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Honors & News


UR BME Well Represented at BMES Meeting

Saturday, October 15, 2011

Photo of UR BME participants

(Left to right): Kris Billiar, BMES Chair of the
Student Affairs Committee, Cassie Gorman,
UR BMES chapter member, and
Dr. Richard Waugh, BMES President.

The UR Biomedical Engineering department was well represented at this year's Biomedical Engineering Society Annual Meeting in Hartford, Connecticut. In attendance were 5 faculty members, including Dr. Richard Waugh (BME Department Chair and BMES President), 5 graduate students, 2 staff members, and 24 undergraduate students, who presented posters and spoke about their research.

The event was highlighted with the UR BME Student Chapter being awarded the Student Chapter Mentoring Program Award. This award recognized the UR BME mentoring program, established in 2010 by Ben Freedman BME '11. The program pairs upperclassmen and graduate students with freshmen and sophomores and encourages communication between class years and the passing of knowledge about classes, workloads and in the future, networking opportunities.

Dr. Richard Waugh Delivers Sigma Kappa Tau Lecture at CCNY

Thursday, May 19, 2011

Professor Richard Waugh, Ph.D., BME Department Chair, delivered the Sigma Kappa Tau endowed lecture at the City College of New York on May 18. The engineering social fraternity was established at CCNY during the post-Depression years to help students deal with some of the stress and pressure of the times. The Waugh Lab's research centers on the deformability of blood cells and how blood cell deformability plays a role in health and disease.

Researchers Investigate Why a Limited Number of White Blood Cells Are Attracted to Injured Tissue

Thursday, January 6, 2011

As any weekend warrior knows, an errant elbow or a missed ball can put a crimp in an afternoon of fun. The bruising and swelling are painfully obvious, but the processes occurring under the skin remain full of mystery. What is known is that leukocytes, or white blood cells, mobilize to protect injured body tissue from infection. What is not understood is why some leukocytes - but not others - are attracted to damaged tissue.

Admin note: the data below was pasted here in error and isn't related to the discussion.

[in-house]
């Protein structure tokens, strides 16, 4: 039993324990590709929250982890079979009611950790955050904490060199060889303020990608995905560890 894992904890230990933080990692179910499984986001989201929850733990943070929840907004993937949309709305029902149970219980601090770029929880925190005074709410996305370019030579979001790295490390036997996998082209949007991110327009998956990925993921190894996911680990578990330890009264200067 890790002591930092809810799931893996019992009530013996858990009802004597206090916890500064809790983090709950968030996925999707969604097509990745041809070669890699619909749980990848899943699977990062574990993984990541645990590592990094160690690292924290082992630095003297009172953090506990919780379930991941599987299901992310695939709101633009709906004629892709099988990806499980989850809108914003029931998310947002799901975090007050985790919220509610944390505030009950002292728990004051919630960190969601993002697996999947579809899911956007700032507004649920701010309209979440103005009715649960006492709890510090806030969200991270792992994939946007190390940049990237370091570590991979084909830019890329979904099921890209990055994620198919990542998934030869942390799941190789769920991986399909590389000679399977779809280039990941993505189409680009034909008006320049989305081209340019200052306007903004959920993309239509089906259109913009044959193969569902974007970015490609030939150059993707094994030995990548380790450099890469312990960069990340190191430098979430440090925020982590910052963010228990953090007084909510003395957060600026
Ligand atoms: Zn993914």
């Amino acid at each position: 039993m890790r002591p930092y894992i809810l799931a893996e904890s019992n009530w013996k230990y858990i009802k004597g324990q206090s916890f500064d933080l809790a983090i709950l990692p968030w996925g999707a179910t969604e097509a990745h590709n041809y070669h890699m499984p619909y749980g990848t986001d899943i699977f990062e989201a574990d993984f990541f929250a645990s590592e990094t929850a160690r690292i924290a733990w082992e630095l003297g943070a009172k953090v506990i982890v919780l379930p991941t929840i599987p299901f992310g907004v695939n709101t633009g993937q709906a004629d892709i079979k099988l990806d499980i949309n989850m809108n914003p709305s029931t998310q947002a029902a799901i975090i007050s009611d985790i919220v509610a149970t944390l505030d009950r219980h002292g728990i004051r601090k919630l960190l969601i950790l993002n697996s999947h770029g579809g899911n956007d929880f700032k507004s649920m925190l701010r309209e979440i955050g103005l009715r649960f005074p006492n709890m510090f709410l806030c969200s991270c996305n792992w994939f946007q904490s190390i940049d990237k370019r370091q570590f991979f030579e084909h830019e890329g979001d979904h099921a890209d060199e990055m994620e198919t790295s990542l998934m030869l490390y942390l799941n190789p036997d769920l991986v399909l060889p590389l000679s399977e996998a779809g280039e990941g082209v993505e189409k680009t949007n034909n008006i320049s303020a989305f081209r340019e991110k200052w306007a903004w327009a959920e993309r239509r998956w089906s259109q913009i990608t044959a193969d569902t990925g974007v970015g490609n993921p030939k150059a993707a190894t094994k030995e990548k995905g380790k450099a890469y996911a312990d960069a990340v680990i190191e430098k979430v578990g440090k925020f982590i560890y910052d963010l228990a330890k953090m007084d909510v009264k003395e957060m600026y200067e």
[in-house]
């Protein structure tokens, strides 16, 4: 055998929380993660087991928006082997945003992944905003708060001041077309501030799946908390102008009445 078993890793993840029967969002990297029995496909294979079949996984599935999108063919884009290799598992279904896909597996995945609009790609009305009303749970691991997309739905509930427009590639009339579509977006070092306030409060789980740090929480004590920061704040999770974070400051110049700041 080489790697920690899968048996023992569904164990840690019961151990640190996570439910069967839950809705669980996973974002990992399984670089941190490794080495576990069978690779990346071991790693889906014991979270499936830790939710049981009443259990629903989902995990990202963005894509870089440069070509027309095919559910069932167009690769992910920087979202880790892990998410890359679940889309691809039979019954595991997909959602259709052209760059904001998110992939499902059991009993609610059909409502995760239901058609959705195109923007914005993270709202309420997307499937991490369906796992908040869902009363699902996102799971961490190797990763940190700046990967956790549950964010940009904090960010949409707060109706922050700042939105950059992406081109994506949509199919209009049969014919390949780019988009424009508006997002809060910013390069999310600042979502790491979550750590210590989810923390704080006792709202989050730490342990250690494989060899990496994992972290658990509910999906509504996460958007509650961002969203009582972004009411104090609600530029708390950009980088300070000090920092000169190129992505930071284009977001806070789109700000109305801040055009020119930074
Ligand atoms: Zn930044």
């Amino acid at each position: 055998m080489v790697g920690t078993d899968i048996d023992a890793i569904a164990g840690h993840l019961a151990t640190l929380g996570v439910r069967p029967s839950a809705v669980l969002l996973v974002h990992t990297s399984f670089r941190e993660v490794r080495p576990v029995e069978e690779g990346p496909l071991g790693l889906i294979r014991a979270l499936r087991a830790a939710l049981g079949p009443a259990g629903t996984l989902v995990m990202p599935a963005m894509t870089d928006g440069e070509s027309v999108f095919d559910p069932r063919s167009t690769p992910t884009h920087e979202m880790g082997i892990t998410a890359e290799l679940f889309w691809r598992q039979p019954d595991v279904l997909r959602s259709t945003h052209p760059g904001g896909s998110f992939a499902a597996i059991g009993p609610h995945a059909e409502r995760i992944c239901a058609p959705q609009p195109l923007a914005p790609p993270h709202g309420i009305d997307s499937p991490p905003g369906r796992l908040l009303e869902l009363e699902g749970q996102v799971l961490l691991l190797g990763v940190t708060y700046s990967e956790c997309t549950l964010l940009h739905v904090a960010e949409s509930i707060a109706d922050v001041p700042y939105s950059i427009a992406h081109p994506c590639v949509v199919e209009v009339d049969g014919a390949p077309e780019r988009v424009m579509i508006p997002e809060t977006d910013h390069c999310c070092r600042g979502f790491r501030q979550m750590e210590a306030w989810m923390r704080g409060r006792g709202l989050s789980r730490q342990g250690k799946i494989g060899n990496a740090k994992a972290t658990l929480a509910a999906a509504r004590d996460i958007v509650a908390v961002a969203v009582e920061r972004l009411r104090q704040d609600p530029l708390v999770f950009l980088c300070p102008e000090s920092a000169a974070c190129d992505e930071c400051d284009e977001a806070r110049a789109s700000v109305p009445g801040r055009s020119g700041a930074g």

The response begins when leukocytes travel through blood vessels near the site of the injury and stop. Eight out of ten white blood cells will eventually continue traveling through the blood vessel, while the other two cells will actually enter the tissue to begin fighting against infection. Thanks to a $9.2 million grant from the National Institutes of Health, a research team led by Richard Waugh (Waugh Lab), Chairman of the Biomedical Engineering Department at the University of Rochester, is trying to find the reasons.

The project team includes: Minsoo Kim(Kim Lab) and Ingrid Sarelius of the University of Rochester; Michael King and Moonsoo Jin of Cornell University; Daniel Hammer of the University of Pennsylvania; and Micah Dembo of Boston University.

Read More: Researchers Investigate Why a Limited Number of White Blood Cells Are Attracted to Injured Tissue